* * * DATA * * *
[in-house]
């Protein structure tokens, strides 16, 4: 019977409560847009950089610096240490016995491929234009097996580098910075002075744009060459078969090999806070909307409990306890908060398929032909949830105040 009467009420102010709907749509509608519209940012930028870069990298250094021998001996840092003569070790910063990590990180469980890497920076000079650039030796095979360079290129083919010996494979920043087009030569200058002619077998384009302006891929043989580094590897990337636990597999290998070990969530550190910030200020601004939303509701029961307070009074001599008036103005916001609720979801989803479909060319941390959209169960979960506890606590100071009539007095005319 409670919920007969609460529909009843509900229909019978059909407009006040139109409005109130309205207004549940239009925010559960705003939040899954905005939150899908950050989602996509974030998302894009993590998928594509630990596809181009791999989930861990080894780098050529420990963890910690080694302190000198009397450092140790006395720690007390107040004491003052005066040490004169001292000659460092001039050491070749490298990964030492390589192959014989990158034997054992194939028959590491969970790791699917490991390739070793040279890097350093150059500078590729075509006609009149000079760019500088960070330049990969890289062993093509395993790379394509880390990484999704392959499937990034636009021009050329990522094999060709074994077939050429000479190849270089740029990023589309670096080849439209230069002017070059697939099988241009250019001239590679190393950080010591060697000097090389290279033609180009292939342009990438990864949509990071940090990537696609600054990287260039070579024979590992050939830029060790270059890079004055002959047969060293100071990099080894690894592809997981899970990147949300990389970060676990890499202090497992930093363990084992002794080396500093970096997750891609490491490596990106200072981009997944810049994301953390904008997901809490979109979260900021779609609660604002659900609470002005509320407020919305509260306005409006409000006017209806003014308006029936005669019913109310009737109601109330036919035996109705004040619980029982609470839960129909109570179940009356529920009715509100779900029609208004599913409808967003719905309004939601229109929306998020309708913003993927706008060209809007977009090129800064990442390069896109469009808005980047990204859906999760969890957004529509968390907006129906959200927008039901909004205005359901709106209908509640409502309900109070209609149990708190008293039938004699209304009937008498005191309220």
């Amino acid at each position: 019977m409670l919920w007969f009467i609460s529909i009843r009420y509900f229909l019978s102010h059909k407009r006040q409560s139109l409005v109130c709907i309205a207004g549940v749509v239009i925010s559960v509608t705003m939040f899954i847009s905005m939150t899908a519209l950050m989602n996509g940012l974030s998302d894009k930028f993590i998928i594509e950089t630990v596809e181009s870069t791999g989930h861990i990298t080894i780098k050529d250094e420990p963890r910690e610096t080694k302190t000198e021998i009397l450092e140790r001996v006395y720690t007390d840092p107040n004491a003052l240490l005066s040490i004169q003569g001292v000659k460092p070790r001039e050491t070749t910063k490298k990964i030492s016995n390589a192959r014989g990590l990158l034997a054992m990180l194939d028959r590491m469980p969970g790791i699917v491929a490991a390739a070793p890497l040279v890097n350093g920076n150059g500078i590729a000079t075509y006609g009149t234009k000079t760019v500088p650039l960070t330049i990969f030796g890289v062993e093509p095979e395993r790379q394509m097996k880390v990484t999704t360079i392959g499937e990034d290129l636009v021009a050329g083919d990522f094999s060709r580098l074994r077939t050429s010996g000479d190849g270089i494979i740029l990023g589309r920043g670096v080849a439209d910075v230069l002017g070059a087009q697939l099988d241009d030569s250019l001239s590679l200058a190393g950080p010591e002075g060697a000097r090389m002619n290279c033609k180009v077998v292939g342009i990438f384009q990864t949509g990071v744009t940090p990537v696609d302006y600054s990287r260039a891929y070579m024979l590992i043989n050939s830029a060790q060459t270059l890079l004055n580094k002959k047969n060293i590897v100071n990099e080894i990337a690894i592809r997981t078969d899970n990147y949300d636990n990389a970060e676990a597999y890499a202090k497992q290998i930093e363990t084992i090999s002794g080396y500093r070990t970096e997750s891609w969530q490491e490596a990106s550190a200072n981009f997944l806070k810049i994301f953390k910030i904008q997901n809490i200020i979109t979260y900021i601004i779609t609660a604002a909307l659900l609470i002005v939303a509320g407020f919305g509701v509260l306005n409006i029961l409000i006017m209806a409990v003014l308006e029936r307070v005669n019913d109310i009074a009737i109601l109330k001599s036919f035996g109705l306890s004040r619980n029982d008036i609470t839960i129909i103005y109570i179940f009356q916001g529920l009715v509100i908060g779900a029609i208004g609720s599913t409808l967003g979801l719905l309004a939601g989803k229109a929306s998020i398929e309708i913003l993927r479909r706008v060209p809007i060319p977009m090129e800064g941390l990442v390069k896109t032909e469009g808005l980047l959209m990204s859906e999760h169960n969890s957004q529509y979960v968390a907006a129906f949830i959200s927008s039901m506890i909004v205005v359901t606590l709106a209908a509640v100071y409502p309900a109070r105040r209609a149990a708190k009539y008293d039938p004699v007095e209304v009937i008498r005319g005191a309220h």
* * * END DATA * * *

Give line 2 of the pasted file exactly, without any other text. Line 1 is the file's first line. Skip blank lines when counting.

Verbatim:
């Protein structure tokens, strides 16, 4: 019977409560847009950089610096240490016995491929234009097996580098910075002075744009060459078969090999806070909307409990306890908060398929032909949830105040 009467009420102010709907749509509608519209940012930028870069990298250094021998001996840092003569070790910063990590990180469980890497920076000079650039030796095979360079290129083919010996494979920043087009030569200058002619077998384009302006891929043989580094590897990337636990597999290998070990969530550190910030200020601004939303509701029961307070009074001599008036103005916001609720979801989803479909060319941390959209169960979960506890606590100071009539007095005319 409670919920007969609460529909009843509900229909019978059909407009006040139109409005109130309205207004549940239009925010559960705003939040899954905005939150899908950050989602996509974030998302894009993590998928594509630990596809181009791999989930861990080894780098050529420990963890910690080694302190000198009397450092140790006395720690007390107040004491003052005066040490004169001292000659460092001039050491070749490298990964030492390589192959014989990158034997054992194939028959590491969970790791699917490991390739070793040279890097350093150059500078590729075509006609009149000079760019500088960070330049990969890289062993093509395993790379394509880390990484999704392959499937990034636009021009050329990522094999060709074994077939050429000479190849270089740029990023589309670096080849439209230069002017070059697939099988241009250019001239590679190393950080010591060697000097090389290279033609180009292939342009990438990864949509990071940090990537696609600054990287260039070579024979590992050939830029060790270059890079004055002959047969060293100071990099080894690894592809997981899970990147949300990389970060676990890499202090497992930093363990084992002794080396500093970096997750891609490491490596990106200072981009997944810049994301953390904008997901809490979109979260900021779609609660604002659900609470002005509320407020919305509260306005409006409000006017209806003014308006029936005669019913109310009737109601109330036919035996109705004040619980029982609470839960129909109570179940009356529920009715509100779900029609208004599913409808967003719905309004939601229109929306998020309708913003993927706008060209809007977009090129800064990442390069896109469009808005980047990204859906999760969890957004529509968390907006129906959200927008039901909004205005359901709106209908509640409502309900109070209609149990708190008293039938004699209304009937008498005191309220």